Then all of a sudden it got out of hand. I had way too many. They kept growing and growing and I kept picking and picking. Courgettes are at their best when picked before they get too big – less than 2 inches in diameter is ideal. They were appearing and growing at a rate of knots and soon my crisper drawer was full of them. I began to panic – how on earth was I going to use this fabulous courgette glut? I cannot abide waste of any kind and I wanted to make sure they all got eaten. I tried freezing them and that failed miserably – they turned to mush when defrosted. I considered dehydrating them but couldn’t imagine that working either. So I did what every modern girl does – I put a call out on Facebook.
I got plenty of responses – courgette bread, soup, spaghetti, fritters, lasagne, jam, chutney and many more. I tried almost all of them but my favourite, and the most popular with friends and family, was the courgette bread. I tend to call it cake rather than bread because the inclusion of sugar and eggs makes it quite cake-like, but courgette bread seems to be the popular name. With its warm hit of cinnamon it reminds me of carrot cake but it is far moister than any carrot cake I have tried. The crust is just a teeny bit sticky and the crumb is soft, moist and fluffy. It’s the perfect cake. And the best bit? It’s so easy to make.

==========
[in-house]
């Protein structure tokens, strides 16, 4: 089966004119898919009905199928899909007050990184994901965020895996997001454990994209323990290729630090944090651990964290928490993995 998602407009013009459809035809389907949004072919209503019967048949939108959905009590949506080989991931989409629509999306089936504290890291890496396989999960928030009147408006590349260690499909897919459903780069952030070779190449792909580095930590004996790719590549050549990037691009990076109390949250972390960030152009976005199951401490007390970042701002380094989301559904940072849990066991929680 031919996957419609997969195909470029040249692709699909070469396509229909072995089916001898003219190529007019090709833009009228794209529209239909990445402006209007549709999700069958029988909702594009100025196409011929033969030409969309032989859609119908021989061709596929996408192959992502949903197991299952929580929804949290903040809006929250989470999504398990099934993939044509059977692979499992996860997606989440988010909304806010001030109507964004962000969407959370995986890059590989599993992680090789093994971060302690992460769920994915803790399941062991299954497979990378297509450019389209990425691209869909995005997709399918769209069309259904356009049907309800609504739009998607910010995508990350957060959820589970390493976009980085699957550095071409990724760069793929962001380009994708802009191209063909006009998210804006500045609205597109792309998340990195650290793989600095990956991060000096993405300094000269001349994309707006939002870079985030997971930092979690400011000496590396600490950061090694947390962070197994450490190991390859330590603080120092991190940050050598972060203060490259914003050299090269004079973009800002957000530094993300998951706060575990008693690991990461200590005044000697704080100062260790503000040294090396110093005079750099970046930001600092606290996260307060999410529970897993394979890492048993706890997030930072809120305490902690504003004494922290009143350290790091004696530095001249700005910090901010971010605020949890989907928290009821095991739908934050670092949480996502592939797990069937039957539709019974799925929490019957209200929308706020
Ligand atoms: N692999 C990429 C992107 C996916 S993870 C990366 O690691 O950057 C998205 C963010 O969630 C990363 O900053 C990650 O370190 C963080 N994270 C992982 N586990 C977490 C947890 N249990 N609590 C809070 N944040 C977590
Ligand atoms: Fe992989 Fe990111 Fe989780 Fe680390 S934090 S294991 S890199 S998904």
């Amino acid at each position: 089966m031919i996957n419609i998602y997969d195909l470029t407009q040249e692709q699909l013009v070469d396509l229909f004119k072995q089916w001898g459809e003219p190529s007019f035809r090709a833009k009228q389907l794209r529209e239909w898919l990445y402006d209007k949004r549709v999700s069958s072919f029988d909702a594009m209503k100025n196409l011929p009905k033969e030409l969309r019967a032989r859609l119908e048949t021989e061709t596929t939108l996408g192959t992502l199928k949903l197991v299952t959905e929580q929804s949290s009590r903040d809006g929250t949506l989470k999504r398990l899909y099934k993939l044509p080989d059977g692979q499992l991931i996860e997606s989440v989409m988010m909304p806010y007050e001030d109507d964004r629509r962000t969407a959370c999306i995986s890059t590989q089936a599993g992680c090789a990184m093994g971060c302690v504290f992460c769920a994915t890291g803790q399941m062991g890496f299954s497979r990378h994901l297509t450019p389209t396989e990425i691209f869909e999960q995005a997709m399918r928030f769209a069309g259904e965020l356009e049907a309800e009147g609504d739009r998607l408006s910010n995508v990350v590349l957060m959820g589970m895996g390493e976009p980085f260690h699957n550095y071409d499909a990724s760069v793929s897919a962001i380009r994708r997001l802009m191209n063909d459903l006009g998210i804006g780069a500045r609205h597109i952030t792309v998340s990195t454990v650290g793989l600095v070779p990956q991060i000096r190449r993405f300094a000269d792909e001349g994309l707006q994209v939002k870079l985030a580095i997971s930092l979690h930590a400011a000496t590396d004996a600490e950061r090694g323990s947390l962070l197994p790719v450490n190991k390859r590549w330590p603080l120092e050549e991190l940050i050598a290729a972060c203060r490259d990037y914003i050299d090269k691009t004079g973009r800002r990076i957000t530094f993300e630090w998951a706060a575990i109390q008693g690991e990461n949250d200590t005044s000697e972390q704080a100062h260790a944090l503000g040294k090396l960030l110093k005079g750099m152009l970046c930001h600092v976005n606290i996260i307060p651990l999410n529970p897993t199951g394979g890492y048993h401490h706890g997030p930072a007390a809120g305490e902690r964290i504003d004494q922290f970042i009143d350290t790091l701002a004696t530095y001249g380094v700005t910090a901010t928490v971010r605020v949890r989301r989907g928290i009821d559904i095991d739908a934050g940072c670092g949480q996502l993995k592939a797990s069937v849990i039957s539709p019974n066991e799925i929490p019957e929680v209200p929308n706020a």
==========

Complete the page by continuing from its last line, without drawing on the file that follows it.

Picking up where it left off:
The batter for this courgette bread can be mixed in minutes, especially if you have a food processor or stand mixer. You do need to grate the courgette, but as you only need one large courgette this doesn’t take very long, even if you need to do it by hand. I was initially disappointed that I only needed one courgette per batch, but I got over this by making multiple batches, each one seemingly tastier and stickier than the one before. Loaves were literally walking out the door – the neighbours all got one, even the plumber got one! This cake is definitely a crowd pleaser.
Zucchini Bread / Muffins
200 ml | 7 fl oz sunflower oil
300 g | 10.5 oz sugar
375 g | plain flour
3 tsp cinnamon
1 tsp salt
1 tsp baking soda